A New Generation of Clienteling

Adam Silverman

As we ramp up our coverage of the digital store, we recently researched the role of retail sales associates to understand their impact in the age of the customer. There’s no doubt that technology has dramatically impacted the way in which consumers discover, explore, buy, and engage with brands, products, and services. However, the impact of technology on sales associates is unclear, as is the degree to which the role of the sales associate needs to evolve to leverage these new capabilities.

In the new report A New Generation Of Clienteling, we tackle the role of sales associates and their use of technology in the digital store. In the report, we note a number of trends, including the following:

  • The role of the associate will change from an information provider to a facilitator of engagement. The sales associate is no longer the sole provider of information in stores: Customers can now find product information via their mobile device without the help of an associate. This scenario provides an opportunity for the sales associate to pivot and drive increased engagement with the customer.
  • Digitally connected sales associates are trusted. Less than a quarter of US online adult today state that sales associates are the best source for product information. However, when armed with mobile devices, the associate is seen as a trusted advisor. The breadth of information available to sales associates via mobile devices allows them to consider a broader array of information when making product recommendations to customers in the store.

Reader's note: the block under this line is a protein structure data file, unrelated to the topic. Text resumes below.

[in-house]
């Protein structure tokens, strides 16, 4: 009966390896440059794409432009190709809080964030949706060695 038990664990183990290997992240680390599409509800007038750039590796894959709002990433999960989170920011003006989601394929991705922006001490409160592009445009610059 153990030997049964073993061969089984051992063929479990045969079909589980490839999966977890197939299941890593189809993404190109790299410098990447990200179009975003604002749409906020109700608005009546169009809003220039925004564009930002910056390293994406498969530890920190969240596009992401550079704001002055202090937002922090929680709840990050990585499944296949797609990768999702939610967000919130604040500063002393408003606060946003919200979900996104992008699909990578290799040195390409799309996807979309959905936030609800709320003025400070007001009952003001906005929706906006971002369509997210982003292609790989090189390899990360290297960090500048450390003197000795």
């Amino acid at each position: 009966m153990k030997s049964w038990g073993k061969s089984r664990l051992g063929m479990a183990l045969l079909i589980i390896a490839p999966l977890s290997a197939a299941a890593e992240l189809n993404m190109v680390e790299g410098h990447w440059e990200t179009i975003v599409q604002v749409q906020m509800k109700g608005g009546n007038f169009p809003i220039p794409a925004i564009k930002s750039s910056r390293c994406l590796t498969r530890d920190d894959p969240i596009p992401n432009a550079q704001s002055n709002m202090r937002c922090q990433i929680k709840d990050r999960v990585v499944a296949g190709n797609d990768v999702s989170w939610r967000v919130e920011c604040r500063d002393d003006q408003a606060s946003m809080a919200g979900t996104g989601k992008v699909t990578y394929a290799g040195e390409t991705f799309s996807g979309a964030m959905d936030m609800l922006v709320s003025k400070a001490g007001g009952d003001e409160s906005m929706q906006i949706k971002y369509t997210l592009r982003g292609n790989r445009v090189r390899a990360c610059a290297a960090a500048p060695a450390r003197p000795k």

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The Brick-And-Mortar Renaissance

Peter Sheldon

Since the 1970’s, retail stores have slowly undergone a digital evolution. POS systems replaced cash registers, credit cards became the payment norm, and security tags reminded shoppers to pay. Despite these changes, the fundamentals of the customer shopping experience remained unchanged: We still pick up products, ponder a decision, and either leave empty-handed or wait in line to pay.

However, in the digitally connected store of 2012, big changes are underway. Fixed checkout aisles and cash registers are being replaced by smartphone-wielding store associates who now take the checkout to the customer. Furthermore, the smartphone generation performs self-assisted checkouts directly from their phones while sleek new in-store touch-screens allow them to experience products without opening the box or removing the coat hanger.

Welcome to the brick-and-mortar renaissance.

In my new report, The Digitization of the In-Store Experience, I take a detailed look at the digital transformation underway at retailers across the US and Europe, including:

  • The technologies being adopted. Retailers such as Lowe’s, Gap, Nordstrom, Macy’s, and Sears are rolling out smartphones and tablets to their store associates and investing in next-generation interactive displays and kiosks. Certain solutions are starting to prevail across retailers.
     
  • The empowerment of the sales associate. Armed with smartphones and tablets, empowered sales associates are helping customers on the shop floor as well as busting checkout queues with mobile POS.
     
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